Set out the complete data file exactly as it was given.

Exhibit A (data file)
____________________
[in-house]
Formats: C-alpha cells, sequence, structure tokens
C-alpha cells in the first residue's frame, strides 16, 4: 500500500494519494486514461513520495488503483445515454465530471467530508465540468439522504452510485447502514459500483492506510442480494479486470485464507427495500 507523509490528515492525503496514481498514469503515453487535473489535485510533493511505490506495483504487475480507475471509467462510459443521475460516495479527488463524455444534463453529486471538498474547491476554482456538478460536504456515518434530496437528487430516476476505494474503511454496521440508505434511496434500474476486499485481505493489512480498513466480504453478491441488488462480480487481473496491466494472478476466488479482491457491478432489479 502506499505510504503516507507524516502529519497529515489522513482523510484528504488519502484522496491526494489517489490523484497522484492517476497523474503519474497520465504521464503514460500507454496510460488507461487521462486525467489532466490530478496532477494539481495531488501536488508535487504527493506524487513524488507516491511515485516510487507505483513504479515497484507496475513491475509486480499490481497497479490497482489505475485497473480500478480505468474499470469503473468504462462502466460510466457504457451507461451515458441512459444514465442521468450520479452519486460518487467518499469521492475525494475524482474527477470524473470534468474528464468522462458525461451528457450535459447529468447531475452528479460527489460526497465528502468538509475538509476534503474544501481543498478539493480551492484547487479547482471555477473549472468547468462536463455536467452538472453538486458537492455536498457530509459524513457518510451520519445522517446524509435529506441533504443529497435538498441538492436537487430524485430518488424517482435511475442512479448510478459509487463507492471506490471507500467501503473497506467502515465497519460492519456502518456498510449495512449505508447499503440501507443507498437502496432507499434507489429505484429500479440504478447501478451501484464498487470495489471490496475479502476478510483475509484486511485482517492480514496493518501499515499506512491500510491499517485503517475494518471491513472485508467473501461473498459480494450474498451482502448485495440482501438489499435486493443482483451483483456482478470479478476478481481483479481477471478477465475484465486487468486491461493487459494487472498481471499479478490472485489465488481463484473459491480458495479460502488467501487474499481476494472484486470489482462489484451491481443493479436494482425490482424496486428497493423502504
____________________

[in-house]
Formats: C-alpha cells, sequence, structure tokens
C-alpha cells in the first residue's frame, strides 16, 4: 500500500494519494486514461513520495488503483445515454465530471467530508465540468439522504452510485447502514459500483492506510442480494479486470485464507427495500 507523509490528515492525503496514481498514469503515453487535473489535485510533493511505490506495483504487475480507475471509467462510459443521475460516495479527488463524455444534463453529486471538498474547491476554482456538478460536504456515518434530496437528487430516476476505494474503511454496521440508505434511496434500474476486499485481505493489512480498513466480504453478491441488488462480480487481473496491466494472478476466488479482491457491478432489479 502506499505510504503516507507524516502529519497529515489522513482523510484528504488519502484522496491526494489517489490523484497522484492517476497523474503519474497520465504521464503514460500507454496510460488507461487521462486525467489532466490530478496532477494539481495531488501536488508535487504527493506524487513524488507516491511515485516510487507505483513504479515497484507496475513491475509486480499490481497497479490497482489505475485497473480500478480505468474499470469503473468504462462502466460510466457504457451507461451515458441512459444514465442521468450520479452519486460518487467518499469521492475525494475524482474527477470524473470534468474528464468522462458525461451528457450535459447529468447531475452528479460527489460526497465528502468538509475538509476534503474544501481543498478539493480551492484547487479547482471555477473549472468547468462536463455536467452538472453538486458537492455536498457530509459524513457518510451520519445522517446524509435529506441533504443529497435538498441538492436537487430524485430518488424517482435511475442512479448510478459509487463507492471506490471507500467501503473497506467502515465497519460492519456502518456498510449495512449505508447499503440501507443507498437502496432507499434507489429505484429500479440504478447501478451501484464498487470495489471490496475479502476478510483475509484486511485482517492480514496493518501499515499506512491500510491499517485503517475494518471491513472485508467473501461473498459480494450474498451482502448485495440482501438489499435486493443482483451483483456482478470479478476478481481483479481477471478477465475484465486487468486491461493487459494487472498481471499479478490472485489465488481463484473459491480458495479460502488467501487474499481476494472484486470489482462489484451491481443493479436494482425490482424496486428497493423502504